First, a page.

Women who have been vaccinated against HPV can undergo less-intensive cervical cancer screening than is currently recommended.
“The current guidelines, which don’t differentiate between vaccine status, really don’t make sense for women who have been vaccinated,” said study investigator Jane J. Kim, PhD, professor of Health Decision Science, Department of Health Policy and Management and Center for Health Decision Science, at the Harvard T.H. Chan School of Public Health. “It is overkill in these women. Hopefully, these guidelines will be revisited to look at the heterogeneity and changes in risk that have been introduced by vaccination.”
The study evaluated women who received the HPV-vaccine at the recommended age of 11 or 12 years old and are now in their early 20s, which is the recommended cervical screening age. The quadrivalent/4vHPV vaccine (Gardasil) was approved for women ages 11 to 26 in 2006, followed by the bivalent/2vHPV (Cervarix) vaccine for the same age group of women in 2009. Both vaccines target 2 of the most cancer-causing HPV viruses that contribute to 70% of cervical cancers. The newer 9-valent/9vHPV vaccine (Gardasil 9), approved in 2014, targets 7 types of HPV that contribute to 90% of cervical cancers.
Current cervical cancer screening guidelines recommend all women receive a cytology or Pap test every 3 years starting at age 21, with the option of switching to Pap/HPV co-testing every 5 years beginning at age 30.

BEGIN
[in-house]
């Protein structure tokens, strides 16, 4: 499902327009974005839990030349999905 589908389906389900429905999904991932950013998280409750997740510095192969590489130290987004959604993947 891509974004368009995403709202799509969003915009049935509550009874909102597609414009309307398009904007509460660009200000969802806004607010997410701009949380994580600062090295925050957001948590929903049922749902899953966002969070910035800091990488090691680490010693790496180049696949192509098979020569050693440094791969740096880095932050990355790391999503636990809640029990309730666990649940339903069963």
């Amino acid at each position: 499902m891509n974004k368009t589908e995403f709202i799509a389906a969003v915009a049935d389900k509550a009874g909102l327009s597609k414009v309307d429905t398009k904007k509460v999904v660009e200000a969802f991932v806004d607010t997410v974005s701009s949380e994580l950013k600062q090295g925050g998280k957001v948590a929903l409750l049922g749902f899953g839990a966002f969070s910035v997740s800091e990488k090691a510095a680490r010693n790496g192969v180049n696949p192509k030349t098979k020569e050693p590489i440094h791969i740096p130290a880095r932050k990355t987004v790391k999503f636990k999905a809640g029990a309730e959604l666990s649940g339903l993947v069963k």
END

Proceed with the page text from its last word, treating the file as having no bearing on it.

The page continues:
“We are talking about a pretty dramatic reduction in baseline risk if women have been vaccinated by either of these baseline vaccines,” said Kim. “We wanted to look at if, based on this, we should be continuing with what is recommended for average-risk women in these vaccinated women.”
Researchers found that for women who received the recommended dose of the quadrivalent or bivalent HPV-vaccine, screening can be initiated later, between age 25 to 30, and frequency of screening can move out to every 5 years.
Women who were vaccinated with the 9-valent vaccine require screening even less frequently, beginning at age 30 to 35 with a frequency of once every 10 years.
Screening should also shift from Pap test screening, to primary HPV testing, said Kim. In 2015, the Society of Gynecologic Oncology and the American Society for Colposcopy and Cervical Pathology issued a joint guidance stating that the HPV test alone for cervical cancer screening is an effective alternative to the current recommendation for screening with the Pap test alone or co-testing with Pap and HPV testing.
“We can move away from Pap testing all together, and actually move to primary HPV testingto only test for the high-risk type that cause cancer,” said Kim.
There are several benefits to less intensive cervical cancer screening. A Pap test can lack sensitivity and specificity, leading to overtreatment and unnecessary cost. Overtreatment of precancerous lesions identified by a Pap test has been linked to adverse pregnancy outcomes for women of reproductive age, including preterm birth, according to Kim.
“The more that you test, you are inviting some unnecessary procedures and what some might consider harms,” said Kim. “To be able to moderate the screening schedule to basically generate the same amount of benefits that we are observing if not more, at a reduced rate of harm including unnecessary diagnostic procedures and unnecessary costs, is a win-win.”
Several questions still remain unanswered regarding the impact that HPV vaccines have had on risk and what the optimal screening method for women who have been vaccinated should be going forward. This will continue to evolve as more women receive the vaccine.
Investigators at Harvard T.H. Chan School of Public Health plan to continue investigation of this topic, said Kim.